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By beating Titans, Steelers establish themselves as Super Bowl contenders — and exact revenge

Terez Paylor
·Senior NFL writer
·5-min read

The Pittsburgh Steelers have one of the best defenses in the NFL, and that is not debatable. They rush the passer, they stop the run, they’re well-coached and they play hard.

As such, the Steelers have made it a habit this season to defer when they win the coin toss, just so their defense can set the tone.

That didn’t happen in the Steelers’ 27-24 win over the Tennessee Titans on Sunday.

When the Steelers won the toss, Ben Roethlisberger elected to receive. Against a previously undefeated Tennessee team with a struggling defense, Pittsburgh’s future Hall of Fame quarterback wanted the football first.

Because he felt good about the opening script.

Because the Steelers could jump out early against a ball-control team.

Because they wanted to prove a point.

“I came into this game and told Coach [Mike] Tomlin, ‘We're going to take the ball, we're not going to defer,’” Roethlisberger explained afterward. “I told the guys last night: ‘This is what we're going to do. We're going to have the ball. Let's go down the field.’”

NASHVILLE, TENNESSEE - OCTOBER 25:  Jadeveon Clowney #99 of the Tennessee Titans tries to block a pass by quarterback Ben Roethlisberger #7 of the Pittsburgh Steelers during the first half at Nissan Stadium on October 25, 2020 in Nashville, Tennessee. (Photo by Frederick Breedon/Getty Images)
Ben Roethlisberger, against the Titans' Jadeveon Clowney, led a sharp Steelers offense in the first half. (Photo by Frederick Breedon/Getty Images)

The reaction to this, given how good the Steelers’ defense has been?

“I think it shocked a lot of us,” Steelers receiver JuJu Smith-Schuster said.

In a good way, it turns out. In this, the Steelers’ biggest road test thus far, Pittsburgh marched right down the field and scored a touchdown on their opening possession for the first time in nearly two years.

Those past opening struggles gnawed at Roethlisberger, evident in his tone.

“I think we scored on the opening drive, so everyone can stop talking about scoring on opening drives and things like that,” Roethlisberger said afterward, without a hint of laughter.

The Titans mounted a late comeback, only to shoot themselves in the foot by missing a tying field goal late. That they needed that bit of good fortune to win, especially after Roethlisberger set it up by throwing a red-zone interception, matters little to the Steelers. They improved to 6-0 for the first time since 1978 and, if history is any indication, must now be considered credible Super Bowl contenders. The ’78 group was the greatest of the “Steel Curtain” teams, a dynasty where Pittsburgh won four titles in six seasons.

Sunday’s showdown between the Titans and Steelers marked the fifth time in NFL history two undefeated teams met in Week 7 or later. The last four times it happened, the winner went to the Super Bowl, according to NFL Research.

The Steelers weren’t necessarily thinking about all that, but they were definitely happy to get the win.

“It feels good — obviously you want to be in this spot, you want to have these wins when you can,” Roethlisberger said.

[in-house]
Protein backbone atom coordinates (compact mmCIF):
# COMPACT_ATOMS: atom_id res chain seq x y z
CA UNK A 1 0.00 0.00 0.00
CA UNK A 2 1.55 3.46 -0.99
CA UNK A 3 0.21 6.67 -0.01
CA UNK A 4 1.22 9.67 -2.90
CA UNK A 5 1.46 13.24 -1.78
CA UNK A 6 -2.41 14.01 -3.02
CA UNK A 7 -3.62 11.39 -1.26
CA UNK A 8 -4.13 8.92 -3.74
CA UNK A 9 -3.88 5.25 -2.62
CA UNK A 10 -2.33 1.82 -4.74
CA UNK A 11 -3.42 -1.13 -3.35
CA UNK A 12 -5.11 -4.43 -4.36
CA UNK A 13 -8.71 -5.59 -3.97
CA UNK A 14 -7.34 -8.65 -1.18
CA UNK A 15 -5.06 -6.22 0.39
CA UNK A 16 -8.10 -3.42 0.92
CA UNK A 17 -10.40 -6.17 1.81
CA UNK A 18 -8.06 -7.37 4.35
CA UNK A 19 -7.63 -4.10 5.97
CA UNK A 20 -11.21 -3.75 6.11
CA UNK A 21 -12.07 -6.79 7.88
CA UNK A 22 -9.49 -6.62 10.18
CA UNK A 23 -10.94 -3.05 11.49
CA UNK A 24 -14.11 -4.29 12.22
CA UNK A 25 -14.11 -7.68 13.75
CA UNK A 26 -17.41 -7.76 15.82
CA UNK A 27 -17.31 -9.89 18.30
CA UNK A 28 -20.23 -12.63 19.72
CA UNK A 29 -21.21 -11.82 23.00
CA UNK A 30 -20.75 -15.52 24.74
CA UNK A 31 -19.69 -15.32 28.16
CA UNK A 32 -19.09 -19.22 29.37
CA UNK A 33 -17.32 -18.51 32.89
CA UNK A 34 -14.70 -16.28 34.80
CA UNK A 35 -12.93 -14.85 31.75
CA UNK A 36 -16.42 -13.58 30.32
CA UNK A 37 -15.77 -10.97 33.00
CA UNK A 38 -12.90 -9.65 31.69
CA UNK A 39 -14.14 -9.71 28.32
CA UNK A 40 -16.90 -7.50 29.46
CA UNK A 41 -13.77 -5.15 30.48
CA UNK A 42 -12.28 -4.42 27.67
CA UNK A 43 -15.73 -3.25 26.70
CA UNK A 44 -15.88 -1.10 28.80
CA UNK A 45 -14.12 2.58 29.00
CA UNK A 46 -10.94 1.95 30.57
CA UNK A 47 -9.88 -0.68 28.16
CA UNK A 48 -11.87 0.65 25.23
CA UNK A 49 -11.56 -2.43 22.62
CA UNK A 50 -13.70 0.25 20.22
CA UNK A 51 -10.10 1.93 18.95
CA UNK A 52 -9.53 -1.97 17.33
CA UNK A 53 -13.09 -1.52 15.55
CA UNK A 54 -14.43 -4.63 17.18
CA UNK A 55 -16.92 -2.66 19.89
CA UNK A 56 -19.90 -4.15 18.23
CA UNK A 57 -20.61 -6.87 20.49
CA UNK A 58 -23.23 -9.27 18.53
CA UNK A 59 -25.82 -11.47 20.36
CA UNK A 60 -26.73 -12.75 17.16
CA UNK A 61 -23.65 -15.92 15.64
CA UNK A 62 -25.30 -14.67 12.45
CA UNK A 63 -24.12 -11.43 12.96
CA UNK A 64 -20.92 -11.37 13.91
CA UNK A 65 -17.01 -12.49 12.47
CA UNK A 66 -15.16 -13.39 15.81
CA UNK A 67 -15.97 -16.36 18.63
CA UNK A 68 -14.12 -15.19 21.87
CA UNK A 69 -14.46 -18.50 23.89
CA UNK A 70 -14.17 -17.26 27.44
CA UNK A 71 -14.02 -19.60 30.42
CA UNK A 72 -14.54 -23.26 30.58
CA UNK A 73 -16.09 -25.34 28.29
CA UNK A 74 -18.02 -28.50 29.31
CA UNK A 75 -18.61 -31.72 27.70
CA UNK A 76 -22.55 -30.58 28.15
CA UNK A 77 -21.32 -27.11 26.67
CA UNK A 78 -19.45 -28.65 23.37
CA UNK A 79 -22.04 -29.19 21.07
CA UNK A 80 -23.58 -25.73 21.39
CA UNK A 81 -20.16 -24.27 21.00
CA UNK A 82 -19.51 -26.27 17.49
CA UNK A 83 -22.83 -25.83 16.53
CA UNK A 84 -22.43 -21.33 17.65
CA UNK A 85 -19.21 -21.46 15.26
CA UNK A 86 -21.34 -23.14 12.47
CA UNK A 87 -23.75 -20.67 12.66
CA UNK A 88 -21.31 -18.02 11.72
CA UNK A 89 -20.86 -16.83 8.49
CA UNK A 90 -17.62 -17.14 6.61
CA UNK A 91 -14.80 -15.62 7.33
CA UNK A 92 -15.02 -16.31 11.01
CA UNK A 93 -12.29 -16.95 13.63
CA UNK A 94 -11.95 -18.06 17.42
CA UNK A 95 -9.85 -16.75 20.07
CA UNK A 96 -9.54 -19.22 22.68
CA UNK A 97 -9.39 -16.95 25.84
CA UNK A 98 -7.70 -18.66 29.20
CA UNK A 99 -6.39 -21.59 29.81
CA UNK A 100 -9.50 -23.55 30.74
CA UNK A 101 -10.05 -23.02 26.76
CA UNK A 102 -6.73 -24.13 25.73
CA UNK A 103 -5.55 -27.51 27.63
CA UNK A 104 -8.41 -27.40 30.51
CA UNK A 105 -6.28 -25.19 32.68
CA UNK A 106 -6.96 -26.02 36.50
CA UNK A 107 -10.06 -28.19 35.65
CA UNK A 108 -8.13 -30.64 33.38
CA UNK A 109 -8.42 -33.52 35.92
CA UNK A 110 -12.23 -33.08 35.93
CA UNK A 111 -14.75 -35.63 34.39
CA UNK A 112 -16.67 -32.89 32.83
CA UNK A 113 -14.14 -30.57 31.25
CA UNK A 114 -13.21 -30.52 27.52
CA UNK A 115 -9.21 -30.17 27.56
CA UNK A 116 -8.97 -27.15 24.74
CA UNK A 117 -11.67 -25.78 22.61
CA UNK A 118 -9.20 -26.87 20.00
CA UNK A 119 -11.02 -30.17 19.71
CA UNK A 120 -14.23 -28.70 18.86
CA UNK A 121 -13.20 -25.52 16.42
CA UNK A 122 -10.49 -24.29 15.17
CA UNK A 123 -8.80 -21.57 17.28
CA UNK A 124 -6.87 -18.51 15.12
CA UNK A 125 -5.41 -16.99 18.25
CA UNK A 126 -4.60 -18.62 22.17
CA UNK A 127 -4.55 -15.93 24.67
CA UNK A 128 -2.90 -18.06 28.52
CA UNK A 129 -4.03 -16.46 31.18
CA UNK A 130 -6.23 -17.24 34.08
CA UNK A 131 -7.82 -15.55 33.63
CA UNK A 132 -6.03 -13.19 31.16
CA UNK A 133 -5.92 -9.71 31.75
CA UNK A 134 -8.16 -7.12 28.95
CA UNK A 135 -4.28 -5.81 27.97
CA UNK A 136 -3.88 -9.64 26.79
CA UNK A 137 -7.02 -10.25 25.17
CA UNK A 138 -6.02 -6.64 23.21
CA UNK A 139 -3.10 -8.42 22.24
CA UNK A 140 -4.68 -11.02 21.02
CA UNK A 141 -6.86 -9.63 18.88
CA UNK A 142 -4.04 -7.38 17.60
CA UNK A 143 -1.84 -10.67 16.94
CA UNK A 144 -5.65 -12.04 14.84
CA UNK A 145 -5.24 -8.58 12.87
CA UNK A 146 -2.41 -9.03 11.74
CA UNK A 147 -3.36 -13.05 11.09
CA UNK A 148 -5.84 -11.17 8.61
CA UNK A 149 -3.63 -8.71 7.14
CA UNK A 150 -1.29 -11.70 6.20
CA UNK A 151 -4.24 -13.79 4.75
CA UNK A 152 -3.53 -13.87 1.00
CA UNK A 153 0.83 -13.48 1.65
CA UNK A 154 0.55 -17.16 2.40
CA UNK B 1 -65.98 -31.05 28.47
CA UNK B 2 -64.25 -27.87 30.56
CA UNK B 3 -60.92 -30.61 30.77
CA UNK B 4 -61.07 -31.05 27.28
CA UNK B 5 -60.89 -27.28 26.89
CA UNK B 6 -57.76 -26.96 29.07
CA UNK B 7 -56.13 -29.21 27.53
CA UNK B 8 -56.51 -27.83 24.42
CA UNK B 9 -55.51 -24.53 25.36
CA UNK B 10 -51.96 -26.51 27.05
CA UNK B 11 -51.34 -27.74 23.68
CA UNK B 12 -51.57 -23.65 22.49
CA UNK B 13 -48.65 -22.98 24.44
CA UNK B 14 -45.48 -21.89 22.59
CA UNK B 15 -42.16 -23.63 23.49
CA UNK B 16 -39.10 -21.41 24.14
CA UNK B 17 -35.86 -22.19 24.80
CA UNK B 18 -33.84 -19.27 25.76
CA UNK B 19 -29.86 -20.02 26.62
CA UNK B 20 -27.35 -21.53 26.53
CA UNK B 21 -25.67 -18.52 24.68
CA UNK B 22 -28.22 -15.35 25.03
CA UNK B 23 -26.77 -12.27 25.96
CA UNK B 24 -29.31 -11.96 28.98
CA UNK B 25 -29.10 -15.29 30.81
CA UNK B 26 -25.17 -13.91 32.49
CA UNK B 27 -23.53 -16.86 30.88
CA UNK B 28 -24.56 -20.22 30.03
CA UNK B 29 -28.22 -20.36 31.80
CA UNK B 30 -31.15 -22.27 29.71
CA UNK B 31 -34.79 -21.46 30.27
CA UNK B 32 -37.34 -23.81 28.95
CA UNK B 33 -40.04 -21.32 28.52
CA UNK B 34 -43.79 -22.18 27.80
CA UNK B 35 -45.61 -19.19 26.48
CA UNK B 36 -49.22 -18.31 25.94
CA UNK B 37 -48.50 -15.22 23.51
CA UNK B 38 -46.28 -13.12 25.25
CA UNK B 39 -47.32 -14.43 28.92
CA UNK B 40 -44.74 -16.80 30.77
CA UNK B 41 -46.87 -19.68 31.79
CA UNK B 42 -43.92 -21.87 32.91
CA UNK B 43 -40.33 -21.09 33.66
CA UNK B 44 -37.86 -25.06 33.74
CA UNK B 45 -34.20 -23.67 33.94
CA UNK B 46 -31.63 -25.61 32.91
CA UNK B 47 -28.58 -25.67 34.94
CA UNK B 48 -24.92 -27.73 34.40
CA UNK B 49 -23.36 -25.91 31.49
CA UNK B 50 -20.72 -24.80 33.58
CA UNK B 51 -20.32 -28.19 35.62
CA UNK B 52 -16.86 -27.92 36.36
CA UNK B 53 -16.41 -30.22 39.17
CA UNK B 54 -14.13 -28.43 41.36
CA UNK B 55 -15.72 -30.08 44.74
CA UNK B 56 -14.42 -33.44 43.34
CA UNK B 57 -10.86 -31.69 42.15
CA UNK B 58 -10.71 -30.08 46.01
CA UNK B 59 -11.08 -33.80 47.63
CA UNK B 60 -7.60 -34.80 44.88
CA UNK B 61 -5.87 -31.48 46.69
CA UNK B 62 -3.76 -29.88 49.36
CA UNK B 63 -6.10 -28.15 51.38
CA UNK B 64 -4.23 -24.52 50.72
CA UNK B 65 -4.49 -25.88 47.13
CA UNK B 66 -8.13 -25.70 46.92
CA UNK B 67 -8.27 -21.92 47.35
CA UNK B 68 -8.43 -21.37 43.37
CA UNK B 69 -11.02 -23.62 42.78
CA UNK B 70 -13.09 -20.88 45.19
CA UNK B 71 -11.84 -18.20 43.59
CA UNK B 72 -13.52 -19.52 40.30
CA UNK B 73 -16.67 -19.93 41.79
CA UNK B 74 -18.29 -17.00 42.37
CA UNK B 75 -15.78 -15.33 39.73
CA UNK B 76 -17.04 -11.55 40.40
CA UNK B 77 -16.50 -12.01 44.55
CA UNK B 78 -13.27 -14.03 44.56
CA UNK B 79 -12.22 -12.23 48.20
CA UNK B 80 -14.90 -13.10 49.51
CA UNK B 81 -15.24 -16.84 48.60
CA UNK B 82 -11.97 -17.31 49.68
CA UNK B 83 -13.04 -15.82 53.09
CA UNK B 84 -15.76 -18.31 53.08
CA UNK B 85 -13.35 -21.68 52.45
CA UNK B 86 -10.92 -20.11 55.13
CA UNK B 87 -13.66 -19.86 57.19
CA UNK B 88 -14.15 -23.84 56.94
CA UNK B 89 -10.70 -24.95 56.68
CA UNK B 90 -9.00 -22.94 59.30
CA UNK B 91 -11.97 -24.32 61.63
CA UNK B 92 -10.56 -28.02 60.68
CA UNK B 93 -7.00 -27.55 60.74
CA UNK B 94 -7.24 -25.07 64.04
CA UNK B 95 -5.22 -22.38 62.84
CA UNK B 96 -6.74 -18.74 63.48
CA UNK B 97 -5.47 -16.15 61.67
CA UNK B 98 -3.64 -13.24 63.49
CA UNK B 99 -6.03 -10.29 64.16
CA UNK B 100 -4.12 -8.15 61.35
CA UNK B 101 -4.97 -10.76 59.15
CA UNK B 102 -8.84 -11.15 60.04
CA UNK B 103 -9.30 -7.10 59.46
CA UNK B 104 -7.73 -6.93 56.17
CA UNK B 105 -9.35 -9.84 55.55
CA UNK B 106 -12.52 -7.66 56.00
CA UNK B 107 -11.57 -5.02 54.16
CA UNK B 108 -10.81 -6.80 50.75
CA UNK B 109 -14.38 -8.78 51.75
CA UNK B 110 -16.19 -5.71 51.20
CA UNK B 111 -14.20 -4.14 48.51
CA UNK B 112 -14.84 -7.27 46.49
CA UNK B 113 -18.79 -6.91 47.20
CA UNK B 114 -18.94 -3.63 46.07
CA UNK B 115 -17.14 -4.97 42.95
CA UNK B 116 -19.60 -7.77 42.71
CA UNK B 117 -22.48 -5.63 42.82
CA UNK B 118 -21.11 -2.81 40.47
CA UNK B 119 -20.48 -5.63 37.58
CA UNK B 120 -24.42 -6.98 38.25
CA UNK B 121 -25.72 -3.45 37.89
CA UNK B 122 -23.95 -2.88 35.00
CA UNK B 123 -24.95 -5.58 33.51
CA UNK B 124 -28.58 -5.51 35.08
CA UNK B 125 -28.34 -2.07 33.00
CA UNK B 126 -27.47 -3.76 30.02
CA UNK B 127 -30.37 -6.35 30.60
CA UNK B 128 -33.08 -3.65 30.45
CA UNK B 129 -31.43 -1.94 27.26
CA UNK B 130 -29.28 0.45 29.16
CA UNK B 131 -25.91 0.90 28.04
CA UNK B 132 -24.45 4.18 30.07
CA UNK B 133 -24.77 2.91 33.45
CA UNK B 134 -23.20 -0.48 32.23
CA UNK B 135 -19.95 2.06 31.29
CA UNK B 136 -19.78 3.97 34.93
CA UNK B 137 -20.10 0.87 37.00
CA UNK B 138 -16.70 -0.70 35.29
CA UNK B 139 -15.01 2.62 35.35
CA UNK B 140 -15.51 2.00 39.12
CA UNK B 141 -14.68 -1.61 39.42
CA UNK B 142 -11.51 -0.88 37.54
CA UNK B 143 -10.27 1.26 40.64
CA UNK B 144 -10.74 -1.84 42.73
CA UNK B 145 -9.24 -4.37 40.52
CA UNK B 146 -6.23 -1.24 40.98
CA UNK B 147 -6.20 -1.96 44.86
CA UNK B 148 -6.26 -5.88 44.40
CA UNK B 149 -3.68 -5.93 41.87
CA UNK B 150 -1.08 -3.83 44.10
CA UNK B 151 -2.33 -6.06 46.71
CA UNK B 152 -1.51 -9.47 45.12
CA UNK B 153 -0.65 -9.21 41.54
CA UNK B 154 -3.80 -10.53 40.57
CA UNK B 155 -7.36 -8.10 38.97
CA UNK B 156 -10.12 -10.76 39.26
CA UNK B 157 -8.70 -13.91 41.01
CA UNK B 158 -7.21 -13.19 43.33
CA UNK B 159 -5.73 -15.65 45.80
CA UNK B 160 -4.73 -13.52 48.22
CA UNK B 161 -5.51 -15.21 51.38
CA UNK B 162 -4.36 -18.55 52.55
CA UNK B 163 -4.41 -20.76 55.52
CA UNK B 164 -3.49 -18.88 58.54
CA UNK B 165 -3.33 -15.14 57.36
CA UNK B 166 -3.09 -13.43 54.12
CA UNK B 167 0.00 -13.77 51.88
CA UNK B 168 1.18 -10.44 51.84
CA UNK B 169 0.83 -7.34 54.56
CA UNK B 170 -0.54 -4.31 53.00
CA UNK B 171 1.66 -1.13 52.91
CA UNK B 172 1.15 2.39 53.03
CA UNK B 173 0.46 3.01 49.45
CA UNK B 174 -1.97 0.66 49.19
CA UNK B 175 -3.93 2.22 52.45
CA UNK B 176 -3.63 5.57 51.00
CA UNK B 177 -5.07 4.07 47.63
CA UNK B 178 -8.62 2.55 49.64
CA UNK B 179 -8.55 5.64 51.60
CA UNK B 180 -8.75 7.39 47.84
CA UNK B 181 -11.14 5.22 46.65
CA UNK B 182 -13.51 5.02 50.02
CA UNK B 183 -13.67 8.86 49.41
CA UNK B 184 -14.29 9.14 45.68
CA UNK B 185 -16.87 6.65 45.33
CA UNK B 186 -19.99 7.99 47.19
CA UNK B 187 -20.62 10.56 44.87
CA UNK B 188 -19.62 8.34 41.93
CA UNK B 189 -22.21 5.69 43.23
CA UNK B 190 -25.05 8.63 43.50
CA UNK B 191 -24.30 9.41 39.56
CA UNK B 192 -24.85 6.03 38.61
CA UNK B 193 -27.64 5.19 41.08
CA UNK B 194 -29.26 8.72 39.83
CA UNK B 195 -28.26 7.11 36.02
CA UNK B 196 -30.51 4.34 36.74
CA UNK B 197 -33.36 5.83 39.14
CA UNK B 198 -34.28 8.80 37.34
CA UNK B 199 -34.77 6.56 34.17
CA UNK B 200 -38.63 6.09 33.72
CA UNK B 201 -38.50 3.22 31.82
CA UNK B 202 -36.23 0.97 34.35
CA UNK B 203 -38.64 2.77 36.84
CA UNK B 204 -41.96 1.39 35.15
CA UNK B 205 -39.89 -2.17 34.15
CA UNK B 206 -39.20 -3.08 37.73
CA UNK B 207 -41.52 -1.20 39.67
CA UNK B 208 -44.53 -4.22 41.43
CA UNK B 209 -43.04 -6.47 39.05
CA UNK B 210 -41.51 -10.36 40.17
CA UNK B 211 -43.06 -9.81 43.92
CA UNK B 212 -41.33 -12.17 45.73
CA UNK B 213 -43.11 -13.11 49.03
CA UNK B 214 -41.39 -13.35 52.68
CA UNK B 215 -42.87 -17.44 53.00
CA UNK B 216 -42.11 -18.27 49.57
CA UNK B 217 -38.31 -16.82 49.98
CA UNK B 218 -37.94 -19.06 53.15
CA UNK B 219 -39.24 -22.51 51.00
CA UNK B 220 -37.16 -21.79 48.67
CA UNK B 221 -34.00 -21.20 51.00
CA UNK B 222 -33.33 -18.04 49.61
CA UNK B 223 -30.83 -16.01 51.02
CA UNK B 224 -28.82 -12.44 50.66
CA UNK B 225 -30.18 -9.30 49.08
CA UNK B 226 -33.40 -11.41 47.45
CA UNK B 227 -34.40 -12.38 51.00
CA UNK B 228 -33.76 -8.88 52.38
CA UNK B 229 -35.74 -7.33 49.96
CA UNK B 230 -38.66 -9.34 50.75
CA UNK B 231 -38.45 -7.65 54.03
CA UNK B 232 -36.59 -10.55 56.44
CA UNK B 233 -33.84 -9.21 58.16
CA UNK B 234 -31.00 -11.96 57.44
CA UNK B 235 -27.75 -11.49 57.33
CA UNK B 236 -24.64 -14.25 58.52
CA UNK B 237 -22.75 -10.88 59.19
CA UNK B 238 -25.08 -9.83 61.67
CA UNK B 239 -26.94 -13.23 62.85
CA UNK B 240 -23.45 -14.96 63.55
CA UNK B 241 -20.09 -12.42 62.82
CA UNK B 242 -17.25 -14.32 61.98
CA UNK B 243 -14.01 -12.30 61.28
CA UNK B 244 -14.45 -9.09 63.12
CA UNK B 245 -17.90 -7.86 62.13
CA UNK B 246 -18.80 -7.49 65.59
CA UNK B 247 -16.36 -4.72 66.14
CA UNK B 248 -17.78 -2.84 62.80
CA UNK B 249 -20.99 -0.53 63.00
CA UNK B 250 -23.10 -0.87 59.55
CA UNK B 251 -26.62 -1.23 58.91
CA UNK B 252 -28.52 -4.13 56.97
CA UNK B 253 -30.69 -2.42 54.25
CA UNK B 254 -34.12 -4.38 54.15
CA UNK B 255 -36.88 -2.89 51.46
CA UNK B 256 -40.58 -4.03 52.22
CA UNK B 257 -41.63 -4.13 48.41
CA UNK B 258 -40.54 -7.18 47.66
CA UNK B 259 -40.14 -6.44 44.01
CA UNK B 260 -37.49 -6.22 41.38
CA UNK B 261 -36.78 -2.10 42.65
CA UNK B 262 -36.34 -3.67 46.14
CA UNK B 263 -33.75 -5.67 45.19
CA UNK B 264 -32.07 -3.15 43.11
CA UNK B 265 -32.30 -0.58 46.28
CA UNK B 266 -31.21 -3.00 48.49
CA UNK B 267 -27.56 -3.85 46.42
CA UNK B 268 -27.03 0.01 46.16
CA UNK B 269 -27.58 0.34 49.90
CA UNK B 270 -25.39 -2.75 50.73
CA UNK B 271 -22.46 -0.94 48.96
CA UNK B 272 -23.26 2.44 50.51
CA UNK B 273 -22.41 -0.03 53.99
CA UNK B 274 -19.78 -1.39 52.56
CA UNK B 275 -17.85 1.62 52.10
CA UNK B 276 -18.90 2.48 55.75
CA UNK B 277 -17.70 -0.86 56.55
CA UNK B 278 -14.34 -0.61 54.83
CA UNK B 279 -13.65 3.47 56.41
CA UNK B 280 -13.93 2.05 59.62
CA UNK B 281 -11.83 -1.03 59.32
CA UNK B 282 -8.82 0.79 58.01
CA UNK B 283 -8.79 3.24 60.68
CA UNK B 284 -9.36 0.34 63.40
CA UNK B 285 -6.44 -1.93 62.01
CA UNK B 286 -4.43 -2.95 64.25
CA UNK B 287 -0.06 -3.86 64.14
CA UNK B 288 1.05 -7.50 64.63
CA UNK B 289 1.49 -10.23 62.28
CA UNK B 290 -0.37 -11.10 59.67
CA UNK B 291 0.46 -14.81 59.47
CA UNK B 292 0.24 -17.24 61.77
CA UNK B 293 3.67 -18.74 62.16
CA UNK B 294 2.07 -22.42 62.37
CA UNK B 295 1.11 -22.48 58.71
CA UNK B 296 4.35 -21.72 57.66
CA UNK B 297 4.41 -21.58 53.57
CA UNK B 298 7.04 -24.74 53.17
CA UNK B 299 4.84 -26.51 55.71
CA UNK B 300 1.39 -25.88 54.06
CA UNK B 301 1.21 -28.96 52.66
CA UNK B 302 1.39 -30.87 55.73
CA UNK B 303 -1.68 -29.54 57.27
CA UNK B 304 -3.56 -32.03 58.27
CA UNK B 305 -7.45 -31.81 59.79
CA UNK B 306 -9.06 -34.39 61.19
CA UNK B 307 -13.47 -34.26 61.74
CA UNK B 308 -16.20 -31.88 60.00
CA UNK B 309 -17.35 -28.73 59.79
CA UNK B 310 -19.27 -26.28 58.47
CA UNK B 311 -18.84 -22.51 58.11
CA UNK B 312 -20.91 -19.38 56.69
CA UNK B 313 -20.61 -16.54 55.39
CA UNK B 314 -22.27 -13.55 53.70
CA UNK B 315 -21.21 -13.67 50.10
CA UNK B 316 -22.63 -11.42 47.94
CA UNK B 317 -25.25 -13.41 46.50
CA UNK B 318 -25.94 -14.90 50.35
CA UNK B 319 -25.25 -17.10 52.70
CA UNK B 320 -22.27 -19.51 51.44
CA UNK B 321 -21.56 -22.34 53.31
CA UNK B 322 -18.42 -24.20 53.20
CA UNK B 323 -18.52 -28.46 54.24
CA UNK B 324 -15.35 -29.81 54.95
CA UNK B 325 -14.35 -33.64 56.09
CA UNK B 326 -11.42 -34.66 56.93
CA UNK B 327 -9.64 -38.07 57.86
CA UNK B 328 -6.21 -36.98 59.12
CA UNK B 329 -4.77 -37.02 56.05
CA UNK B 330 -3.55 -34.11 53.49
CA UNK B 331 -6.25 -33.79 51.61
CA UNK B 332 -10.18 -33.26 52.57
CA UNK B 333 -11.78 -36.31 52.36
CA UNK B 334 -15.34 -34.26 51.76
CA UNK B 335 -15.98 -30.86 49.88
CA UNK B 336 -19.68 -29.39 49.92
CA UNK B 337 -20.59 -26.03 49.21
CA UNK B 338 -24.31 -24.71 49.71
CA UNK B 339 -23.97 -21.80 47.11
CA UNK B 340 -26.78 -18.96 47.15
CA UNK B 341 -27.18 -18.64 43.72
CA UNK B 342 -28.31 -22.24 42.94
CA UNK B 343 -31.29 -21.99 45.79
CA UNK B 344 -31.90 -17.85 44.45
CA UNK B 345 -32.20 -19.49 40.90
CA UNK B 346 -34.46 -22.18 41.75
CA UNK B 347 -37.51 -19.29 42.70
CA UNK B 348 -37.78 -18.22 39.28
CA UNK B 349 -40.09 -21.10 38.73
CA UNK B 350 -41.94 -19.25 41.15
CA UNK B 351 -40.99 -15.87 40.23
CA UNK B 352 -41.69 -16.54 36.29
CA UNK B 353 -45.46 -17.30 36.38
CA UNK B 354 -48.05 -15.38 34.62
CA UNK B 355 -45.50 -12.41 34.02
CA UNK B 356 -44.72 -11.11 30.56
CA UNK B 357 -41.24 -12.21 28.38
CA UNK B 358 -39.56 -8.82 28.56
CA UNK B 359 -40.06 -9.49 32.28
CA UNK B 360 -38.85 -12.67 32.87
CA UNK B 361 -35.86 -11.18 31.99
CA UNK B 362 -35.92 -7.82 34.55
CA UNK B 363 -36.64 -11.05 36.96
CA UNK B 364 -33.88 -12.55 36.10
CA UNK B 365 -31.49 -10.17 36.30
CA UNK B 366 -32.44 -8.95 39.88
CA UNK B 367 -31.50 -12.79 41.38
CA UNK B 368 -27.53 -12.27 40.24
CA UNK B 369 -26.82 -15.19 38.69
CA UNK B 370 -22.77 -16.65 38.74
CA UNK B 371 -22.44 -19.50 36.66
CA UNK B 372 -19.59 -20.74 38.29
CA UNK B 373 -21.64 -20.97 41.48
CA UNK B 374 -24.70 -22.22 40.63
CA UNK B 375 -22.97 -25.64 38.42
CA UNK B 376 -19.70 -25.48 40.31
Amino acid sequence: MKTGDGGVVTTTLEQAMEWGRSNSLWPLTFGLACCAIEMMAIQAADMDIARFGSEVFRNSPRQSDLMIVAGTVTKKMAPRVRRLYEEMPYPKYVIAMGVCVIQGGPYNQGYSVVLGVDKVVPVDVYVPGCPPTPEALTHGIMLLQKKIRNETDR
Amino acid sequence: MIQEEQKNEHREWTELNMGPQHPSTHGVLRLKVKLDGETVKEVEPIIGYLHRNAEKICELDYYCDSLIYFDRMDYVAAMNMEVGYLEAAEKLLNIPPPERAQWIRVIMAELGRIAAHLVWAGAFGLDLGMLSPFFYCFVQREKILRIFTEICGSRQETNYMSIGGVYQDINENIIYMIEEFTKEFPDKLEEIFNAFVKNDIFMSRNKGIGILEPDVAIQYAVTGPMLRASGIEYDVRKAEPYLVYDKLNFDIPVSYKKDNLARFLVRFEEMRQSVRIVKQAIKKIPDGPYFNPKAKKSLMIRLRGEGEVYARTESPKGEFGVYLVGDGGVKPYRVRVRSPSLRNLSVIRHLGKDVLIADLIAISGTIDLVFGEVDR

Especially against Tennessee, and that is a largely unspoken reason why the win was so sweet.

Remember, the Steelers got screwed a few weeks ago because of the Titans’ COVID outbreak. This matchup should have been played in Week 4. However, because of the Titans’ rash of positive tests, the game was postponed and the schedule was switched around to accommodate it. (The NFL reportedly fined the Titans $350,000 for their COVID-19 safety protocols.)

One of the casualties of this was the Steelers’ previous bye week, originally scheduled for Week 7 and switched to Week 4, which the players spent preparing for a game they thought they were going to play.

I spoke to Smith-Schuster about this a few weeks ago, and though he followed the party line established by coach Mike Tomlin — “We do not care,” Tomlin said, flatly — NFL players love the bye week and view it as a chance to get away, something the Steelers didn’t do because the Titans didn’t follow COVID protocols. Pittsburgh veteran Cam Heyward expressed frustration with the situation.

So Sunday was, in many ways, a small bit of revenge, albeit one Pittsburgh won’t savor very long. Next Sunday, the Steelers again hit the road to face another AFC contender, this time in their own division. The showdown against a rough-and-tumble Baltimore team (5-1) will be the NFL’s game of the week and an opportunity for Pittsburgh to seize control of a division it hasn’t won since 2017.

Pittsburgh Steelers wide receiver Diontae Johnson (18) celebrates after scoring a touchdown against the Tennessee Titans in the first half of an NFL football game Sunday, Oct. 25, 2020, in Nashville, Tenn. (AP Photo/Wade Payne)
Steelers wide receiver Diontae Johnson celebrates after scoring a touchdown against the Titans. He finished with nine catches for 80 yards and two TDs. (AP Photo/Wade Payne)

To do so, they’ll need to play better against the Ravens, who are coming off a bye, than they did Sunday, when they lost the turnover battle 3-0 and let the Titans get back into the game.

Yet, it’s almost reassuring they still found a way to beat a really good team when they weren’t at their best.

That’s what really good teams, ones that become incredibly difficult to eliminate come playoff time in January, do.

And after proving a point against Tennessee on Sunday, they can prove an even bigger one next week.

“We feel we have a really good football team, we feel that it could be very special and we're happy with where we are right now,” Roethlisberger said. “But that's going to be a short-lived happiness because we know what's coming up next.”

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